The theory of disparate impact, then, has often been the only tool to address ongoing housing discrimination. Landlords or lenders who implement policies or practices that disproportionately impact racial minorities can be found in violation of civil rights law if they cannot justify those practices – even if no one can show they acted out of racial animus.
The U.S. Department of Justice has used disparate impact to win record settlements from banks that charged higher rates to black and Latino borrowers with similar credit histories as white borrowers, but could not justify the practice. 
A fair housing group used disparate impact to topple a “blood relative” ordinance passed by nearly all-white St. Bernard’s Parish in the wake of Hurricane Katrina. The ordinance barred homeowners from renting to anyone who was not kin. Civil rights lawyers were convinced officials passed this law to keep out black renters, but could not prove racist motivations. But when St. Bernard’s Parish could not come up with a plausible justification for the ordinance, a court struck it down.
This tool, for the first time, is in real jeopardy.
The Supreme Court has been weakening many civil rights protections for decades. The Rehnquist Court, for instance, was known for getting the courts out of the business of addressing racial inequities. But the Roberts Court has gone a critical step further, severely curbing efforts undertaken by Congress and the executive branch to address our nation’s long history of discrimination.
In 2007, the Roberts Court came down against two school districts that were trying to maintain gains in integration. In 2009, the court ended the attempts of New Haven, Conn., officials to ensure that the city’s promotion practices were fair after no black firemen passed a promotion exam, saying the efforts discriminated against white firefighters. In 2013, it held that a key provision of the Voting Rights Act intended to address the disenfranchisement of black voters had expired. And last year, it upheld Michigan voter-approved ban on affirmative action.
“The Supreme Court is newly aggressive in the area of race,” said Haney López. It is targeting efforts by other branches of society to remedy segregation and is striking them down.”
Strikingly, if it ultimately rules against Inclusive Communities, in under a decade the Roberts Court will have limited pivotal protections in each of the three landmark civil rights laws passed in the 1960s: the 1964 Civil Rights Act, the 1965 Voting Rights Act and the 1968 Fair Housing Act.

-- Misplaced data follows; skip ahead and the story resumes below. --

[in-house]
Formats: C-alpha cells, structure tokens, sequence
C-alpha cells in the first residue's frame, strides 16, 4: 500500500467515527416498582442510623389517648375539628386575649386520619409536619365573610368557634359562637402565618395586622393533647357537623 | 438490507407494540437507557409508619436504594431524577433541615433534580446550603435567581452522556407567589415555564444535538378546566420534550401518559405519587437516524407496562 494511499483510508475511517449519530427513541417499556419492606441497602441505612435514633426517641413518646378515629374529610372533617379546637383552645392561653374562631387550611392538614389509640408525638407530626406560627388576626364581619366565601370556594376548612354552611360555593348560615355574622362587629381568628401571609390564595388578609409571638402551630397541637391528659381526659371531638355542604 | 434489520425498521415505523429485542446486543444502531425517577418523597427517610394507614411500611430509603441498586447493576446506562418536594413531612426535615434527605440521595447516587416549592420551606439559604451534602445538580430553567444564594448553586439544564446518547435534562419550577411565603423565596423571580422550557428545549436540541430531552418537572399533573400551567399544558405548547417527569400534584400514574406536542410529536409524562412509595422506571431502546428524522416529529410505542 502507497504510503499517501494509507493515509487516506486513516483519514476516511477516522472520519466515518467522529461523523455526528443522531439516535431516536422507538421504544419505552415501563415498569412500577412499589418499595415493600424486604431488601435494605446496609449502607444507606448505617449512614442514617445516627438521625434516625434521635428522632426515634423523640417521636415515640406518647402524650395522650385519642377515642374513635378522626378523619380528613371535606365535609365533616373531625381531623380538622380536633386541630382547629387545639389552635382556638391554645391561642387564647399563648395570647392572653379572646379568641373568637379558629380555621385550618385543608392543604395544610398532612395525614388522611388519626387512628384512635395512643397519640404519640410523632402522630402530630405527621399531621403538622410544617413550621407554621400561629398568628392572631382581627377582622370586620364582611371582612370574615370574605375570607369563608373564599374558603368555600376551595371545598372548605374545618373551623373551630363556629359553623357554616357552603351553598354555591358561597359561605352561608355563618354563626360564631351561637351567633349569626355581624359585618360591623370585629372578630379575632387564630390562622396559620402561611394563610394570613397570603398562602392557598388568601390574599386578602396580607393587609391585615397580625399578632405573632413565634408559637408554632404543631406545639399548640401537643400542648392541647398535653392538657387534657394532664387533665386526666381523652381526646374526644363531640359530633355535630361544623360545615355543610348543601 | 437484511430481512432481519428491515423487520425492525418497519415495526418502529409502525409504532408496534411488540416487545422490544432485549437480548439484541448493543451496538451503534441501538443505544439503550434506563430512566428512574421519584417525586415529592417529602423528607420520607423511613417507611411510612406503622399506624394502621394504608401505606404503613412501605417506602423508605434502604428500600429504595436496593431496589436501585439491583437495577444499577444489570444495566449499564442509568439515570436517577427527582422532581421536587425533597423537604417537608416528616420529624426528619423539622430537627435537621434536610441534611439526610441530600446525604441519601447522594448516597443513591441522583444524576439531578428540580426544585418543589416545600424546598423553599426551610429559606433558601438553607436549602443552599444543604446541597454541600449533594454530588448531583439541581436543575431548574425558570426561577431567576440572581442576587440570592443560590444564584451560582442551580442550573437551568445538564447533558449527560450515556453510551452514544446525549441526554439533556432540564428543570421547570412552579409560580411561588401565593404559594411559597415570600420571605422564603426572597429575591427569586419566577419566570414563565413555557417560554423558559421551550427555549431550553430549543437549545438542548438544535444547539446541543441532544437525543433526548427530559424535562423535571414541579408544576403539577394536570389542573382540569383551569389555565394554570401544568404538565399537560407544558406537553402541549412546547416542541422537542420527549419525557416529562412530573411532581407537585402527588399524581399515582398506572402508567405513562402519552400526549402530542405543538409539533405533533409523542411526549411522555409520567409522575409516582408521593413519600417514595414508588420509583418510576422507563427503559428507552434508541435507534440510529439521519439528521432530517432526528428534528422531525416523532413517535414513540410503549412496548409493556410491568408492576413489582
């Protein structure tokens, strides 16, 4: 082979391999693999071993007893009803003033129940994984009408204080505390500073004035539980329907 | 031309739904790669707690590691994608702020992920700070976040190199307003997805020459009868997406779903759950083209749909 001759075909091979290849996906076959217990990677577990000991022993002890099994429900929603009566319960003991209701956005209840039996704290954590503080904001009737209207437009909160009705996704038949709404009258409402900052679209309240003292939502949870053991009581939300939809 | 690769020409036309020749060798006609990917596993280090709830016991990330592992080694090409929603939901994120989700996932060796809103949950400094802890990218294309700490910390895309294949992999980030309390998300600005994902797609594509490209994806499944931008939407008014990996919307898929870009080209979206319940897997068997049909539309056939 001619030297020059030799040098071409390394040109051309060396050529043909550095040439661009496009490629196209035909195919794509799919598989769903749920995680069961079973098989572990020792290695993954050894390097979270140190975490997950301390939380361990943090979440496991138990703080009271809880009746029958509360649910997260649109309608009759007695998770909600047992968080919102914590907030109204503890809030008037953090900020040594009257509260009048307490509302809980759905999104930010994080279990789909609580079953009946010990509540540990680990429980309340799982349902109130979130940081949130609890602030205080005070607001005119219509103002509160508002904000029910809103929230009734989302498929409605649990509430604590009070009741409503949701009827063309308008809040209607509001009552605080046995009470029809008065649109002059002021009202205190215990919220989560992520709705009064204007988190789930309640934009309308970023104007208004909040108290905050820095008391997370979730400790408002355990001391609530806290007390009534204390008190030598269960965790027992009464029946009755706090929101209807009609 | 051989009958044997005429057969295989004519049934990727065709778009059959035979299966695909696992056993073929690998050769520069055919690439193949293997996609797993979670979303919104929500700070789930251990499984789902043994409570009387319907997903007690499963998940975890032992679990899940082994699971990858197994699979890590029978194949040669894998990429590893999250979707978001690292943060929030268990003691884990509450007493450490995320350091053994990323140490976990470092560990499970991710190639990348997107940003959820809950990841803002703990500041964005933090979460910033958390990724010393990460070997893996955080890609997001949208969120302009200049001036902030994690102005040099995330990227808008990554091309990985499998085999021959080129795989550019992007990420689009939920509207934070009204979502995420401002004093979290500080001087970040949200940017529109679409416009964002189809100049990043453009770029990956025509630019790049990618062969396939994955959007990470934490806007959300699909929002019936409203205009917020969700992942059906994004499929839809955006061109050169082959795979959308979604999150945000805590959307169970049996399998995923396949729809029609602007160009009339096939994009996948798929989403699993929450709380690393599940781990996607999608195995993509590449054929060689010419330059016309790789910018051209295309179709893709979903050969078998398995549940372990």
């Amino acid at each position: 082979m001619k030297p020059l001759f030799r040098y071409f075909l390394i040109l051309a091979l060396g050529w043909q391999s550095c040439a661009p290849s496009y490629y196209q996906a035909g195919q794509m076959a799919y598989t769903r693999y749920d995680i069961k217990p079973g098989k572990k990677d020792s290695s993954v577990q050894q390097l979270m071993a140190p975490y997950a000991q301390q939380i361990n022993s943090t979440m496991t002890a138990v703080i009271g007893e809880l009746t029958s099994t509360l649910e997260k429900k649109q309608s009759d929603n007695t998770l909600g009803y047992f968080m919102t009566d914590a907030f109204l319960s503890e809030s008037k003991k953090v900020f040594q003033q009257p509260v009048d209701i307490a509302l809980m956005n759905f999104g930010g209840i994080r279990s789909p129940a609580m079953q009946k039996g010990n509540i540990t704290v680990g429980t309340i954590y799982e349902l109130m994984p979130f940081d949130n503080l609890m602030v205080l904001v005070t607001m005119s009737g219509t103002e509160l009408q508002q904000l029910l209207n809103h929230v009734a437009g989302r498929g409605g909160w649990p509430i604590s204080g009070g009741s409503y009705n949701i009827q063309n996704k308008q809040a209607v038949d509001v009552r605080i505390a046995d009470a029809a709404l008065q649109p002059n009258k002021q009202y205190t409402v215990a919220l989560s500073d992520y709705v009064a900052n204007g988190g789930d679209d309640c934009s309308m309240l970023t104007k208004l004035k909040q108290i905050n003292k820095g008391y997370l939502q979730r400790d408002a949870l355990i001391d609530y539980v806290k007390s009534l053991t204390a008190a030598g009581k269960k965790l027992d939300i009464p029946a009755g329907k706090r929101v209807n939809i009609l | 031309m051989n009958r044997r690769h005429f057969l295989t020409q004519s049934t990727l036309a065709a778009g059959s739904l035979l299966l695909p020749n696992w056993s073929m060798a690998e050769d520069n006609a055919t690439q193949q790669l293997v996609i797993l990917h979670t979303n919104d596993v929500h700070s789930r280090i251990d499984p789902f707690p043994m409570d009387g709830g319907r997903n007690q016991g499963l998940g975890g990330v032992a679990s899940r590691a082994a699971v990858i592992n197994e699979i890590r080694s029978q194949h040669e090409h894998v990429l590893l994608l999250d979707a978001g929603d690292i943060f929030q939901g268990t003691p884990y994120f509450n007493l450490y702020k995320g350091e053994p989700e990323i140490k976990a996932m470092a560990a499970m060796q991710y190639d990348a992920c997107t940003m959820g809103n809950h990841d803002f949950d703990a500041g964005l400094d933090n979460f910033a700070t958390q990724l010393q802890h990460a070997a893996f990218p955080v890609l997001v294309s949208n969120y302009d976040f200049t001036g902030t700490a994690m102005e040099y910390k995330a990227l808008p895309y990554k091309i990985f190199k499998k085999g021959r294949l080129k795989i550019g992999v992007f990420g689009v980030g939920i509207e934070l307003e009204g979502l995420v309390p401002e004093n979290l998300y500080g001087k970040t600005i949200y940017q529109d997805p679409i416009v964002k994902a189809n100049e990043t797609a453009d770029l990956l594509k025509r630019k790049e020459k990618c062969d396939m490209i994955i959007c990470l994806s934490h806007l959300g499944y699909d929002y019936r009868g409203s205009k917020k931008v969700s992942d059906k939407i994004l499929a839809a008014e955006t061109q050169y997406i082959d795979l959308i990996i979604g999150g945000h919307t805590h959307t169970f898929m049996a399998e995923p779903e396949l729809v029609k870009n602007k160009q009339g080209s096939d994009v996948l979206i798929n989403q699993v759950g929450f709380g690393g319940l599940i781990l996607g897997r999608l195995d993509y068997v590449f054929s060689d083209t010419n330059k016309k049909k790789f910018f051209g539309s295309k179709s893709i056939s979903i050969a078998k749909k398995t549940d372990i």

It's Super Bowl Time, Do You Know Where Your Alcohol Is From?

Super Bowl party hosts, it pays to know what's behind the label before you buy


If you’re hosting a Super Bowl party this year, you’ll want to impress your guests as much as the Big Game they came to see. You’ll probably offer beer and other liquor as part of your presentation — drinks that you’re even willing to pay a premium for if it means it’ll reflect well on your party-hosting prowess. But sometimes the “premium” claim on the bottle doesn’t live up to the quality inside. Its pays to know what’s behind the label.






Inflation expectations survey of households suddenly tumbles to 9% in December quarter
Nomura says surprisingly oil rather than food prices have a greater effect on inflation expectations
After remaining in double-digits for over 20 quarters, the inflation expectations survey of households suddenly tumbled to 9% y-o-y (year-on-year) in Q4 2014 from 12.7% in Q3. This sharp down move partly motivated the Reserve Bank of India's (RBI) surprise inter-meeting cut. This observation is from a research note by Nomura and is shown in the chart below:
Nomura’s hypothesis has been that inflation expectations in India are primarily driven by food prices because: 1) household expenditure on food accounts for almost 50% of total consumption expenditure; and 2) foodstuffs are frequently purchased items and so should play a key role in forming expectations.
“Granger causality tests show that oil rather than food prices have a greater effect on inflation expectations – we do not find a significant cause-effect relationship between food inflation and inflation expectations, which is surprising,” says Nomura in the report.
The inflation expectations vis-à-vis CPI (consumer price index) food and crude oil prices are shown in the charts below:
The large role played by oil prices in driving expectations is understandable (it lowers the cost of production in highly energy-intensive countries like India), but Nomura finds the lower significance of food prices in driving expectations as surprising. This probably reflects the largely urban nature of the survey and suggests that the sample of respondents should be widened. 
Alternative measures of inflation expectations need to be developed in India, points out the research note.




2 years ago

The Government knows the inflation of food stuff will help to reduce the subsidy amount if the excise duty on oil is not hiked. But they play a spoilsport by hiking the excise duty to deprive the general public in lowering the essential edible oil prices as well food prices. Why this? I am not able to get a answer for this.